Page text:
How to Get Players More Involved in Video Analysis

By Duncan Ritchie

23-January-2023 on Tips

13 minute read

It’s not exactly breaking news that the use of video analysis in sport is becoming increasingly common. But the flow of information still tends to be a one-way street, going from the coaching staff to the players. New trends in the discipline, however, are trying to redress the balance somewhat, with players participating more actively in the analysis process.

 

This article explores this idea in more depth, showing you how players can get involved in a natural, non-invasive way. We hope to show you that video analysis can be collaborative, as well as corrective, and that getting the players to participate can be beneficial to everyone.

 

So, let’s get started…

 

Why Should You Involve Players in Video Analysis?

 

Simply put, involving the player will allow you to get more out of your analysis. The player will feel more invested in the process and feel that their opinion is being taken into account. In fact, it will help to break down one of the traditional barriers encountered by many analysts - that many players, especially at the top levels of the game, simply don’t take well to being corrected by members of the coaching staff.

 

And, until recently, this part of a coach's work was the perfect breeding ground for discontent. Long, boring video sessions, often conducted directly after a tiring training session, could lead to players turning off and a lot of valuable information being lost to the ether.

 

And as the use of technology increases, so do the number of sessions. Video review sessions have become an almost daily occurrence with post-match sessions, opposition analysis sessions, individual or positional sessions and, possibly, many more.

 

This increase in demand has meant that clubs have had to adapt their video analysis methodology in order to not overwhelm the player, finding new ways to share important information with them.

 

The ideas that follow are born from the talent and needs of real analysts and these initiatives have been launched at professional clubs throughout the world and in different sports.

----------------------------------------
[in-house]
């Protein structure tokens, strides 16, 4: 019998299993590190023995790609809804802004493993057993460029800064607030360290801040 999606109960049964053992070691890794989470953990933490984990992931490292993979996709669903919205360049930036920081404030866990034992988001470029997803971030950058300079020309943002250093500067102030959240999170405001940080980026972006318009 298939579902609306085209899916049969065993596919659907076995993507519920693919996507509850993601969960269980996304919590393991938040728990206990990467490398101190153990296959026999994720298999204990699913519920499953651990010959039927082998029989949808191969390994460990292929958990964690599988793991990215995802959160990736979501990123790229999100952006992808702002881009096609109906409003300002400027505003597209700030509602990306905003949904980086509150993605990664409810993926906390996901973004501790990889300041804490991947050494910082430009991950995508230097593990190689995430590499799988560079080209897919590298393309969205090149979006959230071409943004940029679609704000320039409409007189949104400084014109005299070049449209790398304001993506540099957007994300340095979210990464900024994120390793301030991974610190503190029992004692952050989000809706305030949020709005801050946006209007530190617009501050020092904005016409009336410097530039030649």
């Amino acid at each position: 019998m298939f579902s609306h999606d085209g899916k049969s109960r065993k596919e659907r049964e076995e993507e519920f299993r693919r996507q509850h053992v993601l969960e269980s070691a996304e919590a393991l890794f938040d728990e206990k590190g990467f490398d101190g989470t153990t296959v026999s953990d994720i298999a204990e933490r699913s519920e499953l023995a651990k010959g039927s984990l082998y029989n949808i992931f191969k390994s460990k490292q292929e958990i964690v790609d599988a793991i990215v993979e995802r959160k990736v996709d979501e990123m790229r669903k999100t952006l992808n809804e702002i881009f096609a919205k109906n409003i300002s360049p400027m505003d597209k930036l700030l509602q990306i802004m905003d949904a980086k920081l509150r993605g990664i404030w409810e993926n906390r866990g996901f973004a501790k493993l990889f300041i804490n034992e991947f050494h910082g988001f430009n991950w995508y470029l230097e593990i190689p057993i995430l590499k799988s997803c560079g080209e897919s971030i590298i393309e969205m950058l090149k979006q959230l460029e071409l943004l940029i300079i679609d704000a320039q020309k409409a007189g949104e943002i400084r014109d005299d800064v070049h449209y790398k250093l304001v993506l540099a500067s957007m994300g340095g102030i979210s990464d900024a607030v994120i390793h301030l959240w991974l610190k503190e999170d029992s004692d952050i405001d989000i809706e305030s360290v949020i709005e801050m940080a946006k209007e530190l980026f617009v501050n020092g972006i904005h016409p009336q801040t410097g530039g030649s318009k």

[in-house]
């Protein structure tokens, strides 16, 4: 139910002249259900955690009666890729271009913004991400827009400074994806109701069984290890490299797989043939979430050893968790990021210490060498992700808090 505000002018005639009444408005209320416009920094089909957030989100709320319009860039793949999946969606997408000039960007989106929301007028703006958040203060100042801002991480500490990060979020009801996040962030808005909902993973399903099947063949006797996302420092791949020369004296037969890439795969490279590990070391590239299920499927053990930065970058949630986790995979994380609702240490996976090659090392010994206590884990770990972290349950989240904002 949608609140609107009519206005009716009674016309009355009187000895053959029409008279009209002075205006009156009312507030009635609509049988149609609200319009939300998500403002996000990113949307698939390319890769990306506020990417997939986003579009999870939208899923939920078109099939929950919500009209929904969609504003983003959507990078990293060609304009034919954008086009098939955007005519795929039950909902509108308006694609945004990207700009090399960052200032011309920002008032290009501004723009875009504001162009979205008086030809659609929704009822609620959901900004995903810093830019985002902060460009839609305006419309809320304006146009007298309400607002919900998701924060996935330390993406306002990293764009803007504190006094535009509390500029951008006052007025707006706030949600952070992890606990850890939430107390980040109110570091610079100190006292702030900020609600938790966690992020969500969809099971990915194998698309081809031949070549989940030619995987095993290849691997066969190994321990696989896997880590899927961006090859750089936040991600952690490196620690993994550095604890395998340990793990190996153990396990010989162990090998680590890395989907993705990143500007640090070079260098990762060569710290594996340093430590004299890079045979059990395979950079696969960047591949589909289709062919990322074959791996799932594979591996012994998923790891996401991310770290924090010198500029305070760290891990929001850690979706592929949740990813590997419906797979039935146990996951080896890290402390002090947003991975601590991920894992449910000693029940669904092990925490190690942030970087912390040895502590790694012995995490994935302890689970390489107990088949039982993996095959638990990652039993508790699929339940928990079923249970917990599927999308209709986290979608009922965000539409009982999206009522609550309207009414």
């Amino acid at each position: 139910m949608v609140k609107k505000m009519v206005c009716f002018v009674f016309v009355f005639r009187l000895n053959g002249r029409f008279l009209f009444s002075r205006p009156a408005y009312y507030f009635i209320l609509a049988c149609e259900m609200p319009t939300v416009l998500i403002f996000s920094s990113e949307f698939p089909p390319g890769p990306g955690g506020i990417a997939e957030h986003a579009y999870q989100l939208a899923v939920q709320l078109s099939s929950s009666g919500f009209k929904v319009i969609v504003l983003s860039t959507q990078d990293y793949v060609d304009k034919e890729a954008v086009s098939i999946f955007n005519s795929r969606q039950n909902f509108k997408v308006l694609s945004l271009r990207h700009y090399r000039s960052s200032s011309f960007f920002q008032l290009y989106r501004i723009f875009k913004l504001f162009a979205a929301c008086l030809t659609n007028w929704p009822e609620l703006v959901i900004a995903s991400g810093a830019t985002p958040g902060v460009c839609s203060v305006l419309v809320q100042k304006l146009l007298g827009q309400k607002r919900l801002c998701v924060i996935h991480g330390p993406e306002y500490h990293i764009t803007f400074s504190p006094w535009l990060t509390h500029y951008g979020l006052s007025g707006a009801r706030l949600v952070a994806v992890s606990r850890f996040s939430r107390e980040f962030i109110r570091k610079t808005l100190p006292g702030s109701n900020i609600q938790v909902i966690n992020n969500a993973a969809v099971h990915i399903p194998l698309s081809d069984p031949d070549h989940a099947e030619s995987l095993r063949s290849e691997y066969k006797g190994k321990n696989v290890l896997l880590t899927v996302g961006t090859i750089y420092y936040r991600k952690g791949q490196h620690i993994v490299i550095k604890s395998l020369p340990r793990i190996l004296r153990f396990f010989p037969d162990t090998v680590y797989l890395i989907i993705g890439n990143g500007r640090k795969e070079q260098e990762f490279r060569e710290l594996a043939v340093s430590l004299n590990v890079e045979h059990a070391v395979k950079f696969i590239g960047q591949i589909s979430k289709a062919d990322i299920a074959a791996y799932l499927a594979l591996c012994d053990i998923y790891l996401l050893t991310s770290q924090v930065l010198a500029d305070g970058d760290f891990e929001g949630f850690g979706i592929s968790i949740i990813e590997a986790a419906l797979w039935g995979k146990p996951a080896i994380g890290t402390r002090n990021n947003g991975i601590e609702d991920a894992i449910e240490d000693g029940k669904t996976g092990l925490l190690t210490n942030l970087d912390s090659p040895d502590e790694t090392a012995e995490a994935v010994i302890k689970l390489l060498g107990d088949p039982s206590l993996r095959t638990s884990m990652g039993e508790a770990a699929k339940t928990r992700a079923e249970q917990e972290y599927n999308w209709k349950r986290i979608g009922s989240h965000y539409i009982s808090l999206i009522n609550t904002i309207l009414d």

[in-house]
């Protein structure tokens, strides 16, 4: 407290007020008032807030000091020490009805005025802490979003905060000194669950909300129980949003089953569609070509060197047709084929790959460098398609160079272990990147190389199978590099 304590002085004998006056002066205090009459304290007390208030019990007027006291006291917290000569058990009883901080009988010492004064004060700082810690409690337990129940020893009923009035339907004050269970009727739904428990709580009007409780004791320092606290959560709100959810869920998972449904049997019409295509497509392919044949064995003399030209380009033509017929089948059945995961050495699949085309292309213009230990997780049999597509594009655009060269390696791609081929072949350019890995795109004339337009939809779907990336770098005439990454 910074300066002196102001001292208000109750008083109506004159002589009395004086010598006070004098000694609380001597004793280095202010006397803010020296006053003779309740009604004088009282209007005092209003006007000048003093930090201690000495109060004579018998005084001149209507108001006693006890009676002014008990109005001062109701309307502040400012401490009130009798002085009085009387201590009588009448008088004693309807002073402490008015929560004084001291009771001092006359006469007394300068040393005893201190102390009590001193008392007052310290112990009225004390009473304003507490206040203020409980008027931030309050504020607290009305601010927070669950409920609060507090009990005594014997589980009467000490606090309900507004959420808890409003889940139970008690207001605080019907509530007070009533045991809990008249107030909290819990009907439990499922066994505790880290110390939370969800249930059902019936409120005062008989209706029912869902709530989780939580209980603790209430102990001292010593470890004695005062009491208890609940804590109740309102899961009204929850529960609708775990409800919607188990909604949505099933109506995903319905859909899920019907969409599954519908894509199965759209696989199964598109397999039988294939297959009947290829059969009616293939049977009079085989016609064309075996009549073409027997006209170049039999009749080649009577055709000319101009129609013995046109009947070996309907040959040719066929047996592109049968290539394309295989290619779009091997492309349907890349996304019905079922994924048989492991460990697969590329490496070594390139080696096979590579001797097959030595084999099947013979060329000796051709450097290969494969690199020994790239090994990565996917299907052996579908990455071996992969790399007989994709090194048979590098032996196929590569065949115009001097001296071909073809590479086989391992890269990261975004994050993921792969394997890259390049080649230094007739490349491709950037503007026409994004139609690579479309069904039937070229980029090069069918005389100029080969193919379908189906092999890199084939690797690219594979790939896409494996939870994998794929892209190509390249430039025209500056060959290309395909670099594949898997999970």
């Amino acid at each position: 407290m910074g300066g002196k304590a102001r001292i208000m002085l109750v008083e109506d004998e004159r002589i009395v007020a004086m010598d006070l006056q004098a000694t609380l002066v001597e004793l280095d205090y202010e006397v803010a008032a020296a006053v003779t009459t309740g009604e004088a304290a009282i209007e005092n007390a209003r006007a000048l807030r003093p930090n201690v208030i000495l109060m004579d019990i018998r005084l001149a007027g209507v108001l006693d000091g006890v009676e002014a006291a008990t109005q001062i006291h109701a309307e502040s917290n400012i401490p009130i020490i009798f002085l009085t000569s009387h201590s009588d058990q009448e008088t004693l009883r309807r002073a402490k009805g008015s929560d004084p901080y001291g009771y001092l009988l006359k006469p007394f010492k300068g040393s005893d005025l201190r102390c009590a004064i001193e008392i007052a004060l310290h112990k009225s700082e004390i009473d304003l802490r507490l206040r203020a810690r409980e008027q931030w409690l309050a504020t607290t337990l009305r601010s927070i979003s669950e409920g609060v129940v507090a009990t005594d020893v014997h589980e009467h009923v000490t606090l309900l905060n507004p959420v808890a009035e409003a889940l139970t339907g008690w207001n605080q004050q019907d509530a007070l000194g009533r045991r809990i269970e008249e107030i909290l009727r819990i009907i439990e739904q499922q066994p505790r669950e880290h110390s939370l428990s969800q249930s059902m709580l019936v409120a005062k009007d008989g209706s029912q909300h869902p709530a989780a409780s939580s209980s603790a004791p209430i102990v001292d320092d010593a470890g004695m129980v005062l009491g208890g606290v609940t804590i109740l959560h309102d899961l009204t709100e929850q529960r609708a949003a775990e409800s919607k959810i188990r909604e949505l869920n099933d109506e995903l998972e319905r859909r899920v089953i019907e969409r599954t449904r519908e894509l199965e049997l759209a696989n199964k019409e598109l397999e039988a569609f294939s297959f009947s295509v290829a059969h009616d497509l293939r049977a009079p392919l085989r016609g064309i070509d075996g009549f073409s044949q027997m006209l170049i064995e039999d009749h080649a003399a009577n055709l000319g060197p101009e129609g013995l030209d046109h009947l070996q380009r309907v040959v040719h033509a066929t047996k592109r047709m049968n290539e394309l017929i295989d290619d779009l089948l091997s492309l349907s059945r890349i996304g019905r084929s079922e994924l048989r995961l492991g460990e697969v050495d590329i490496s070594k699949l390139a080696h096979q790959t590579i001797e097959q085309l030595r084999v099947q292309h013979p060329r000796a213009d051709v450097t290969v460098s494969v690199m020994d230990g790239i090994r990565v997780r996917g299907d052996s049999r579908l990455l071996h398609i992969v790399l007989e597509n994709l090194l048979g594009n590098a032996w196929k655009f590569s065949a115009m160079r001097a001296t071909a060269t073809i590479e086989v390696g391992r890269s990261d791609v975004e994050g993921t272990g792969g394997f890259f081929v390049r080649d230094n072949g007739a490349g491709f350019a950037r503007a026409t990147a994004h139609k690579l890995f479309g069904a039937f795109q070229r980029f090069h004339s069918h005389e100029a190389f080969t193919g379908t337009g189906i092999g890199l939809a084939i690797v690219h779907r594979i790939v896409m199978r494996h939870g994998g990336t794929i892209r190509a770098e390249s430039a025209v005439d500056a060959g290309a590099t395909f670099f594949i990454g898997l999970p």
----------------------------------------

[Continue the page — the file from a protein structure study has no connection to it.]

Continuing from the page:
analysis room warrington wolves

 

A Dedicated Analysis Room for the Team

 

Although this may be considered one of the more revolutionary ideas on this list, it’s probably the one that demands the least from the player. The idea here is to create a space with several Nacsport enabled computers where players can review game footage under their own steam. The number of computers and licenses will be dictated, somewhat, by the needs and budget of the club.

 

Each computer has two screens (it can be done with one, but we’ll stick to real life examples that we know), placed vertically to each other. The bottom screen hosts the video player while the top contains a dashboard with relevant information about the analysed game. This dashboard can be generic or designed specifically for each player or position.

 

analysis set up at warrington wolves

 

The player then sits in front of the computer and reviews the action by clicking the dashboard to get visual video context to the statistics. This is a way of associating the quantitative statistical data with the qualitative data in the video. The most difficult thing here, of course, is getting the player up to speed with the technology and teaching them how to use it correctly but, at the end of the day, it puts the ball in the player’s court, meaning that they have to actively participate in the process.

 

We were first introduced to this idea by Ste Mills, current Head of Analysis at English Super League club, Warrington Wolves. Ste first set up an “analysis lab” at his former club, Castleford Tigers and has, subsequently, gone on to do the same at his new club.

 

You can read more about Ste’s work at Castleford Tigers in this article. Or check out this blog by our friends at AnalysisPro for more information on Ste’s initiatives at Warrington Wolves. Perhaps the best thing about these projects is that they are fully scalable to the needs and budget of the club.

 

 

We’ve also seen a similar idea being employed at Sevilla FC. Although this was created more for the use of coaches, it could easily be adapted to apply directly to players.

 

analysis at sevilla fc

 

The Analysis Area at the Seville club designed a dashboard so that coaches could access the video analysis data directly from a computer. 

 

The main mode of communication with the coaches is through the Dashboard. We’ve developed a model with a summary of the match, so they can come to the office and see a summary of the match filtered through Nacsport”, said manager Ramón Vázquez at the time of publishing.

 

A similar system was in play at French rugby club ASM Clermont, under supervision of analyst Joe Larkin. In this system, players had access to an analysis room where several computers were available with the Nacsport Viewer app.

 

analysis room at asm clermont